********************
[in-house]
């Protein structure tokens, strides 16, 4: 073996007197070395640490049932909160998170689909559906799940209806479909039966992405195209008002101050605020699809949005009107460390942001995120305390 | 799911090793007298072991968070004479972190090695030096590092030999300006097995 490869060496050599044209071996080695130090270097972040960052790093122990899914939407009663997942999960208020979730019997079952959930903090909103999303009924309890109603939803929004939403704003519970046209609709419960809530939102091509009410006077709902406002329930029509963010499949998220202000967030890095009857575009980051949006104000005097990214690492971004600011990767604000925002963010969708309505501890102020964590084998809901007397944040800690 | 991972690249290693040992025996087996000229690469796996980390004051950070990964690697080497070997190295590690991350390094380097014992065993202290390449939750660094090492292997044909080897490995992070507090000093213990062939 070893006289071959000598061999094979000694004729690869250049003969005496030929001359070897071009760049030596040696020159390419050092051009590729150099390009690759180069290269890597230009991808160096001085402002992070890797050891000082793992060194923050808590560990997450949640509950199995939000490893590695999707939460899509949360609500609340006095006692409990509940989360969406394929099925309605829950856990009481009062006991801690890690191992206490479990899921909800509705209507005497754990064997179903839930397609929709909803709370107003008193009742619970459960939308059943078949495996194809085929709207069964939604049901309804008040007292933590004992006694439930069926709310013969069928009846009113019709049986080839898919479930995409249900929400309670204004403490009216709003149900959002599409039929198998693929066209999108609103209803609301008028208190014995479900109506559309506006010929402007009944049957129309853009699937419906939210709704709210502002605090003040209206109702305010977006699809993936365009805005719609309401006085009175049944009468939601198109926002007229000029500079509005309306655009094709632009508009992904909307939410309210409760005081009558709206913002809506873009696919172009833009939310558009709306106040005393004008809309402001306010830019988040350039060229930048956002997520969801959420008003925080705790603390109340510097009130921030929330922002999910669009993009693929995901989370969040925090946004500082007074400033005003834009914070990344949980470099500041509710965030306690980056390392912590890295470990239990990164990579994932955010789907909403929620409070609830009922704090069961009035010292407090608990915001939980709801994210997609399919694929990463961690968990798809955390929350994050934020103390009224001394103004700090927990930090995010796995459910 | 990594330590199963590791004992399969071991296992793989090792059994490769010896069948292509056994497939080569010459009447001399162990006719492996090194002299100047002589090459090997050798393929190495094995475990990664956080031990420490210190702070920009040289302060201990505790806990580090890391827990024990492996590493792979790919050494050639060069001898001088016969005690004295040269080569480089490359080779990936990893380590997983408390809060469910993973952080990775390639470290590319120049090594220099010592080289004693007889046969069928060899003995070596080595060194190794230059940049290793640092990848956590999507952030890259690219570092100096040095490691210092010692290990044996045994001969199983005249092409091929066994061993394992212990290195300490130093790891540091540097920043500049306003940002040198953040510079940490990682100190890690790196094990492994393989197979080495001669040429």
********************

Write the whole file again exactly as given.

[in-house]
């Protein structure tokens, strides 16, 4: 073996007197070395640490049932909160998170689909559906799940209806479909039966992405195209008002101050605020699809949005009107460390942001995120305390 | 799911090793007298072991968070004479972190090695030096590092030999300006097995 490869060496050599044209071996080695130090270097972040960052790093122990899914939407009663997942999960208020979730019997079952959930903090909103999303009924309890109603939803929004939403704003519970046209609709419960809530939102091509009410006077709902406002329930029509963010499949998220202000967030890095009857575009980051949006104000005097990214690492971004600011990767604000925002963010969708309505501890102020964590084998809901007397944040800690 | 991972690249290693040992025996087996000229690469796996980390004051950070990964690697080497070997190295590690991350390094380097014992065993202290390449939750660094090492292997044909080897490995992070507090000093213990062939 070893006289071959000598061999094979000694004729690869250049003969005496030929001359070897071009760049030596040696020159390419050092051009590729150099390009690759180069290269890597230009991808160096001085402002992070890797050891000082793992060194923050808590560990997450949640509950199995939000490893590695999707939460899509949360609500609340006095006692409990509940989360969406394929099925309605829950856990009481009062006991801690890690191992206490479990899921909800509705209507005497754990064997179903839930397609929709909803709370107003008193009742619970459960939308059943078949495996194809085929709207069964939604049901309804008040007292933590004992006694439930069926709310013969069928009846009113019709049986080839898919479930995409249900929400309670204004403490009216709003149900959002599409039929198998693929066209999108609103209803609301008028208190014995479900109506559309506006010929402007009944049957129309853009699937419906939210709704709210502002605090003040209206109702305010977006699809993936365009805005719609309401006085009175049944009468939601198109926002007229000029500079509005309306655009094709632009508009992904909307939410309210409760005081009558709206913002809506873009696919172009833009939310558009709306106040005393004008809309402001306010830019988040350039060229930048956002997520969801959420008003925080705790603390109340510097009130921030929330922002999910669009993009693929995901989370969040925090946004500082007074400033005003834009914070990344949980470099500041509710965030306690980056390392912590890295470990239990990164990579994932955010789907909403929620409070609830009922704090069961009035010292407090608990915001939980709801994210997609399919694929990463961690968990798809955390929350994050934020103390009224001394103004700090927990930090995010796995459910 | 990594330590199963590791004992399969071991296992793989090792059994490769010896069948292509056994497939080569010459009447001399162990006719492996090194002299100047002589090459090997050798393929190495094995475990990664956080031990420490210190702070920009040289302060201990505790806990580090890391827990024990492996590493792979790919050494050639060069001898001088016969005690004295040269080569480089490359080779990936990893380590997983408390809060469910993973952080990775390639470290590319120049090594220099010592080289004693007889046969069928060899003995070596080595060194190794230059940049290793640092990848956590999507952030890259690219570092100096040095490691210092010692290990044996045994001969199983005249092409091929066994061993394992212990290195300490130093790891540091540097920043500049306003940002040198953040510079940490990682100190890690790196094990492994393989197979080495001669040429």